One of my favorite HDi apps was blackjack, so I have been just itching to turn it into a Silverlight application. Now, this one wasn’t quite so easy. My goal in writing blackjack for HDi originally was to take advantage of the timing element and remove as many references to style as possible from the script. So, in turning this into a Silverlight app, I found myself putting a lot of markup references back into the script. When the application first starts and a reference to the container is first obtained, all required UI references are cached in the UI object in blackjack.js.
The original application assumed a high definition screen resolution of 1920×1080. And, while many of you might have this resolution or better, it is not the majority. One of the challenges of web development is making sure your application works on a variety of platforms and browsers. Of course using the Silverlight solves a lot of these problems for you. But you still need to be considerate of screen resolutions. As of January 2008, 86% of internet users had a screen resolution of 1024×768 or higher. With that in mind, I reduced the width of my application to 1024 pixels and shrunk the other assets accordingly.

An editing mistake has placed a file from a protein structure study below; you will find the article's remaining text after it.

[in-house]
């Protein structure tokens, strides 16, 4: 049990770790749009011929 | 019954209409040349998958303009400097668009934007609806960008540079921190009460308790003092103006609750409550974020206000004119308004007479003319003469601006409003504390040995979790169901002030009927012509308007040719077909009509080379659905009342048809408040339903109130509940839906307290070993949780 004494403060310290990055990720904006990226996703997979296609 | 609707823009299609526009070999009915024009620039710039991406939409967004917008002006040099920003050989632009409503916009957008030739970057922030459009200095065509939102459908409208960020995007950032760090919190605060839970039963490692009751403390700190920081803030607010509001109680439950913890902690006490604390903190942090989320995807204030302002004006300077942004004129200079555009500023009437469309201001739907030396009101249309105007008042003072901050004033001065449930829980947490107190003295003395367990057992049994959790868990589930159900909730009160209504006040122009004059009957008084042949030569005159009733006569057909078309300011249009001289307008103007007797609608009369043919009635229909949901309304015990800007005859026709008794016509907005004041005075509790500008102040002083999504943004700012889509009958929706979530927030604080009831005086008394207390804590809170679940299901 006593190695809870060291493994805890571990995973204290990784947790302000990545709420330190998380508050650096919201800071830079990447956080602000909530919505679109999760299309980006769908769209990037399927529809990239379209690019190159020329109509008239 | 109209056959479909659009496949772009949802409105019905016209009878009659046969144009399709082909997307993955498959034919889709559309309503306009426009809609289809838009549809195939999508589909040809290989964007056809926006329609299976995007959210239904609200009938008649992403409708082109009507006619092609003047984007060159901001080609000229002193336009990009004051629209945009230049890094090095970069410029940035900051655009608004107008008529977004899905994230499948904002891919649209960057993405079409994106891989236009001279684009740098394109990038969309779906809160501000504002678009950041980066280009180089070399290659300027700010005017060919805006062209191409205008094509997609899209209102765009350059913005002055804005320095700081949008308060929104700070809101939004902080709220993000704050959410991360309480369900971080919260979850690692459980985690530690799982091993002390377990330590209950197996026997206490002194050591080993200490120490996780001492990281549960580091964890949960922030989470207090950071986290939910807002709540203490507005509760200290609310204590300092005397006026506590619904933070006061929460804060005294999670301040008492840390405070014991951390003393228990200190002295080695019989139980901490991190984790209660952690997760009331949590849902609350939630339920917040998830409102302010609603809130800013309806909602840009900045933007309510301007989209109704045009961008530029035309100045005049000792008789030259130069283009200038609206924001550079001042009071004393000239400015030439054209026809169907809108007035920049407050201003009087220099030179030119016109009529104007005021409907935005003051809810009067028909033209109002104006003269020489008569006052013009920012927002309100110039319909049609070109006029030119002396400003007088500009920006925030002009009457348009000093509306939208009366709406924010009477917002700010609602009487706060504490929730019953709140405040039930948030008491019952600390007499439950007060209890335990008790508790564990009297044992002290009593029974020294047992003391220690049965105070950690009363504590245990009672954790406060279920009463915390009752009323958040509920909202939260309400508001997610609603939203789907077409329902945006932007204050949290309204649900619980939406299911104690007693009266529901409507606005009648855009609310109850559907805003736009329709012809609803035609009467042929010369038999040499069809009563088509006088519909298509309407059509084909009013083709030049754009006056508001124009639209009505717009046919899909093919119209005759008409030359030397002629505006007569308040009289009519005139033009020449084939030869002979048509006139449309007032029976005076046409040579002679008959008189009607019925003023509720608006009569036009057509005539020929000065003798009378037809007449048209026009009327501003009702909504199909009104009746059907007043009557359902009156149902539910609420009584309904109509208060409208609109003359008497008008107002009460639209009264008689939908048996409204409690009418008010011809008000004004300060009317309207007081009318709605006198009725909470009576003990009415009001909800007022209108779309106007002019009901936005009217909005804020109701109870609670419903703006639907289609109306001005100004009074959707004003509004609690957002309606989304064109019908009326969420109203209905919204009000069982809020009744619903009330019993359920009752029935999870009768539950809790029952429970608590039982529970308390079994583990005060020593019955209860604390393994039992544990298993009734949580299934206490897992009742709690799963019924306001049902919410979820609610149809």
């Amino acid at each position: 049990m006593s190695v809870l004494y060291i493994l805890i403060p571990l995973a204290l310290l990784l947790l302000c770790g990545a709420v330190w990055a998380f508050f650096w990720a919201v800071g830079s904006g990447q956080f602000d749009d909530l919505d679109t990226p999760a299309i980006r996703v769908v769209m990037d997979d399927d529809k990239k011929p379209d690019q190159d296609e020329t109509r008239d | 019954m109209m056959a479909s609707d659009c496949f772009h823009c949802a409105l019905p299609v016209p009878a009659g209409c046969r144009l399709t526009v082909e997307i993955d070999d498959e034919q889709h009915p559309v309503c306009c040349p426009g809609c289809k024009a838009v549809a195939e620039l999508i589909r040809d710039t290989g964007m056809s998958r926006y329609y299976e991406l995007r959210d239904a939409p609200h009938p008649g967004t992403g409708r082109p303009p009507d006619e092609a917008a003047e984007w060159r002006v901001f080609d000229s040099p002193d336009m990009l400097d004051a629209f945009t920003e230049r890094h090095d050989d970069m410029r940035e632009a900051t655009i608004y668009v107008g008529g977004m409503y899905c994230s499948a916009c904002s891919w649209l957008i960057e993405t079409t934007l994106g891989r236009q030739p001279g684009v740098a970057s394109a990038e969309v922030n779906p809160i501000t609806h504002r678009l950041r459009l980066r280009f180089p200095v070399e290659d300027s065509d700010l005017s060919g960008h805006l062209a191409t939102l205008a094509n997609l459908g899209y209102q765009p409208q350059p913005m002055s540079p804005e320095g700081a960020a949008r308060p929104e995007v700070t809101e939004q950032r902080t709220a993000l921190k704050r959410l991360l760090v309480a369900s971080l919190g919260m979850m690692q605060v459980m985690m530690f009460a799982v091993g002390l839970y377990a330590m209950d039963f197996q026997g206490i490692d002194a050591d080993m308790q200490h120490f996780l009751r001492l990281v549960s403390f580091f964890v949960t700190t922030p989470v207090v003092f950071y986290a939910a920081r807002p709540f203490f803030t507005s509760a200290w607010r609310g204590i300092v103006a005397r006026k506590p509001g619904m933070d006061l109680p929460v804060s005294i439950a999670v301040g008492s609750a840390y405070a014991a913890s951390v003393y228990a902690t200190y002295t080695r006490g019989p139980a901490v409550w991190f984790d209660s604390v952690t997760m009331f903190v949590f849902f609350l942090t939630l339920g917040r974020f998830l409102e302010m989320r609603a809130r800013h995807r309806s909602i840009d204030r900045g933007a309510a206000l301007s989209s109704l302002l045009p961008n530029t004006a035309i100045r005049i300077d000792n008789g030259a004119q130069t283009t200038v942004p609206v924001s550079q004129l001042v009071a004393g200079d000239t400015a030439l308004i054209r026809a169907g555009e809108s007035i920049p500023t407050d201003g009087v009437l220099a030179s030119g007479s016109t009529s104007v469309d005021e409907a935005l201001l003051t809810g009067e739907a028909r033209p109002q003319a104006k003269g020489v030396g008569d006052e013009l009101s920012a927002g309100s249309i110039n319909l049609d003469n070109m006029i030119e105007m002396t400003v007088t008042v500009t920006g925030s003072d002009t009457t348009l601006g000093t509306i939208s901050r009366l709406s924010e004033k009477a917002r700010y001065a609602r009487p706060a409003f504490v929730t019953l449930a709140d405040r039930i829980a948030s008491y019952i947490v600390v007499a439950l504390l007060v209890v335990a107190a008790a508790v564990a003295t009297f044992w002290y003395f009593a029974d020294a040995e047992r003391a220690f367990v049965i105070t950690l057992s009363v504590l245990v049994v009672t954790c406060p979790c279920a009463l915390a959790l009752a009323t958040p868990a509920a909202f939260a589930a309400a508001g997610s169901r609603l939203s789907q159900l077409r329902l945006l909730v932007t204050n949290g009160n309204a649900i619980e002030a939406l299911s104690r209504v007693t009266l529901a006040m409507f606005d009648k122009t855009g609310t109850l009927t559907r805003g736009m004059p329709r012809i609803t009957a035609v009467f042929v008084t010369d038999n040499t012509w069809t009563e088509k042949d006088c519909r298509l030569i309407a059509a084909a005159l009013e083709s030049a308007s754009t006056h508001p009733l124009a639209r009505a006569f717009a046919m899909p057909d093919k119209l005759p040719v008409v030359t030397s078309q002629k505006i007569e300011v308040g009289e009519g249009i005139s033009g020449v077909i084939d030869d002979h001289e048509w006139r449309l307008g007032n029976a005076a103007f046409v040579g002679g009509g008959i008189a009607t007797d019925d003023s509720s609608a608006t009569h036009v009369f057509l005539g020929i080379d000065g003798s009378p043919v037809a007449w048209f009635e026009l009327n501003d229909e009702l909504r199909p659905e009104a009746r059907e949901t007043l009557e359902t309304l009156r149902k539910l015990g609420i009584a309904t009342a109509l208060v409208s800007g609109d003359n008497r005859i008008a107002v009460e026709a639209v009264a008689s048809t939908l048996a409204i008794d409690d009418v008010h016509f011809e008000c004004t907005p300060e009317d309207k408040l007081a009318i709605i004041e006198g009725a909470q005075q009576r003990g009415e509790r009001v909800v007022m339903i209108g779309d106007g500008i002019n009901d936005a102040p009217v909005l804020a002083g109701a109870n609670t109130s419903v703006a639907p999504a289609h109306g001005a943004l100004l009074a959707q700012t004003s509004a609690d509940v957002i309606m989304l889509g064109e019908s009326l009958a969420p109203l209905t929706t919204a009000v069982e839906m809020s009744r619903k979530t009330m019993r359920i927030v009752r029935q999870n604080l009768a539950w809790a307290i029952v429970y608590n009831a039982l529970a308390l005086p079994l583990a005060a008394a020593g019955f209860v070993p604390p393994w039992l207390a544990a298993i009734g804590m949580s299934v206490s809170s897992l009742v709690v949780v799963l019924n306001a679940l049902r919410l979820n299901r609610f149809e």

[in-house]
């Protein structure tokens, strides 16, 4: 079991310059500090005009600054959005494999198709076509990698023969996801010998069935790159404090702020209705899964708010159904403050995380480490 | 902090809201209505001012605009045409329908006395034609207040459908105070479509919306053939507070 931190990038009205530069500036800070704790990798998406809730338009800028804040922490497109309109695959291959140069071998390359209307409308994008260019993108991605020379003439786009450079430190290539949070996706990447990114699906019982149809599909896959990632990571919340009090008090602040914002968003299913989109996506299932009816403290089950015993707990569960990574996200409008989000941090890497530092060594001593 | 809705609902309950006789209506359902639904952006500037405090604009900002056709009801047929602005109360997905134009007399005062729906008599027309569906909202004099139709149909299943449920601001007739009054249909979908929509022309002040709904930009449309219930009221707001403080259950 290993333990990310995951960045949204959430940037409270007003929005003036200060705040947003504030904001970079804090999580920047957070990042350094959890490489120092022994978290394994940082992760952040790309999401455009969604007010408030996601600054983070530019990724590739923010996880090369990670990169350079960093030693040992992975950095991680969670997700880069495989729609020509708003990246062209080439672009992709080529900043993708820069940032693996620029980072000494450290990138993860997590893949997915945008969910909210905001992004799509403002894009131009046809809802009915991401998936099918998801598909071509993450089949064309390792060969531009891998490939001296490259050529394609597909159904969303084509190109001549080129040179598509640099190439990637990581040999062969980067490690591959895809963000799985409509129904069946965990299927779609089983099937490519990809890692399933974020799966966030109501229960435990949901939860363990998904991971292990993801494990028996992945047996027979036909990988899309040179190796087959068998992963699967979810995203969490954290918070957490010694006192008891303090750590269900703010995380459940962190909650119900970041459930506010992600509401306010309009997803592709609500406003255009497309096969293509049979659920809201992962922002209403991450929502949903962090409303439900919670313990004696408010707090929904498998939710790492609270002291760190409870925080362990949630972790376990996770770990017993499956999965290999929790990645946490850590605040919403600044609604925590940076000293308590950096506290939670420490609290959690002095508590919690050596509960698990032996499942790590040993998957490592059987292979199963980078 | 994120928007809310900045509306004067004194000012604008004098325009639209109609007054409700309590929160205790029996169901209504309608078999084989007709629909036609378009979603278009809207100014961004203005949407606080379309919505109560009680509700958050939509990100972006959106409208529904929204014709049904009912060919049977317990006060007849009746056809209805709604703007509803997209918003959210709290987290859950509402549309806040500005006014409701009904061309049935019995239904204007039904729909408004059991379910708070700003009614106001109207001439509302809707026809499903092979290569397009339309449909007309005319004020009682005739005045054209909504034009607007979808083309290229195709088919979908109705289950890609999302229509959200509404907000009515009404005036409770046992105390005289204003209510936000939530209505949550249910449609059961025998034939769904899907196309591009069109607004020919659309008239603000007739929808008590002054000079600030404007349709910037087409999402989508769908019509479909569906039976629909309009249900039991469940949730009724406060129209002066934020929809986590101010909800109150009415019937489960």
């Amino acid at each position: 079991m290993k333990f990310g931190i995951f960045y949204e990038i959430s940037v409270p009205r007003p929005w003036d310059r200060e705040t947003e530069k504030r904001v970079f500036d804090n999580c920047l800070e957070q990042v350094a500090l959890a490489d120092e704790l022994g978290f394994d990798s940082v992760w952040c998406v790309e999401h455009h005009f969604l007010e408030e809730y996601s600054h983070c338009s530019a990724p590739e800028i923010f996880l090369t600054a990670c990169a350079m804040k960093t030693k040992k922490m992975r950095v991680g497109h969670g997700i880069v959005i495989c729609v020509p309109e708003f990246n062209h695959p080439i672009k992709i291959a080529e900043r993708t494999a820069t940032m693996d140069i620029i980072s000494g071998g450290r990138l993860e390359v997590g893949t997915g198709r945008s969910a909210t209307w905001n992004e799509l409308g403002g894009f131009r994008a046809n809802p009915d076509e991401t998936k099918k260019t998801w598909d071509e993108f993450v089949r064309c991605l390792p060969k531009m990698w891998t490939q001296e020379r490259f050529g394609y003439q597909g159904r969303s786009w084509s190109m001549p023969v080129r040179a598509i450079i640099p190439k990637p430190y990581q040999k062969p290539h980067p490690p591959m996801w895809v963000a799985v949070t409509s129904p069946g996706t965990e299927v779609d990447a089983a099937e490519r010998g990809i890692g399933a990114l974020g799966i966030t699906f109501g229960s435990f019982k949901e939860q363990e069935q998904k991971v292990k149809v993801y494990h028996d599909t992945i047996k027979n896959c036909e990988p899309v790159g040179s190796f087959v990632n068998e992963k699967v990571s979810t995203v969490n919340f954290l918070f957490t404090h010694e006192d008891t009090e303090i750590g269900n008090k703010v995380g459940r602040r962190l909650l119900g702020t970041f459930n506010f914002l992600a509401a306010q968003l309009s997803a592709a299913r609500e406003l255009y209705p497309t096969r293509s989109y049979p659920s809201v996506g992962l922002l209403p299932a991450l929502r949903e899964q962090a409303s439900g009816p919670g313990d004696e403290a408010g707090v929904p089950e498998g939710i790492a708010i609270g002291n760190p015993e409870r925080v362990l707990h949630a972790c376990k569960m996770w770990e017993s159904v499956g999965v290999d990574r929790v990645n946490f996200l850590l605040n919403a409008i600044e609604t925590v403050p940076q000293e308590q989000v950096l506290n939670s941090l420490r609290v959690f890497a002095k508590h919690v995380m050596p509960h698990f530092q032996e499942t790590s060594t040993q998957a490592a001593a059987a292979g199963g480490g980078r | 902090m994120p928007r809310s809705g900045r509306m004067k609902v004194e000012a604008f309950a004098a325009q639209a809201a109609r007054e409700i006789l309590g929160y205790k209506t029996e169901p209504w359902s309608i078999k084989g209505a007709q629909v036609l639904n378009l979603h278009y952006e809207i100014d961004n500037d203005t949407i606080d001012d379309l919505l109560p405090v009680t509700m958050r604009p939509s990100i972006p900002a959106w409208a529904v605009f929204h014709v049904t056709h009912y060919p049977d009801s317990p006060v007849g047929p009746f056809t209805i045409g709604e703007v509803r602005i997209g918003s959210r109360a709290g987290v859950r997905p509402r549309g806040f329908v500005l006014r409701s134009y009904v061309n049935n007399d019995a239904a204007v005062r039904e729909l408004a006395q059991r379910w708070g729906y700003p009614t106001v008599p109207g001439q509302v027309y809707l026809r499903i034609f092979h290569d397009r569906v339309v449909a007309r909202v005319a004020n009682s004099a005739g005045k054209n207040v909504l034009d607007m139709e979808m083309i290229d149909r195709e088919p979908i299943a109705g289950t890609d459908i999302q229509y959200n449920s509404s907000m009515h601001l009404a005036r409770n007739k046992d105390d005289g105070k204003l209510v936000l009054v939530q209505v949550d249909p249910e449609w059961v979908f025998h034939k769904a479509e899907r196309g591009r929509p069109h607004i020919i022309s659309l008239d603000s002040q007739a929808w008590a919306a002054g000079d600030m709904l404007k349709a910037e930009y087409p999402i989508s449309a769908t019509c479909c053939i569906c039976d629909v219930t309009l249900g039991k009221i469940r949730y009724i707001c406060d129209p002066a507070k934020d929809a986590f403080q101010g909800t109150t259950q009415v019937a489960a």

One of the things I kept in this application was the debug trace script and exception handling. You could of course rely on Internet Explorer script debugging if you would like. But, personally, I’m not a fan of those error alerts and I like having them neatly displayed on the page.
It seemed much more appropriate to enable the mouse for this game rather than navigating buttons using the arrow keys. You’ll notice that the buttons have events for MouseLeftButtonDown (clicking), MouseEnter (mousing over), and MouseLeave (mousing out).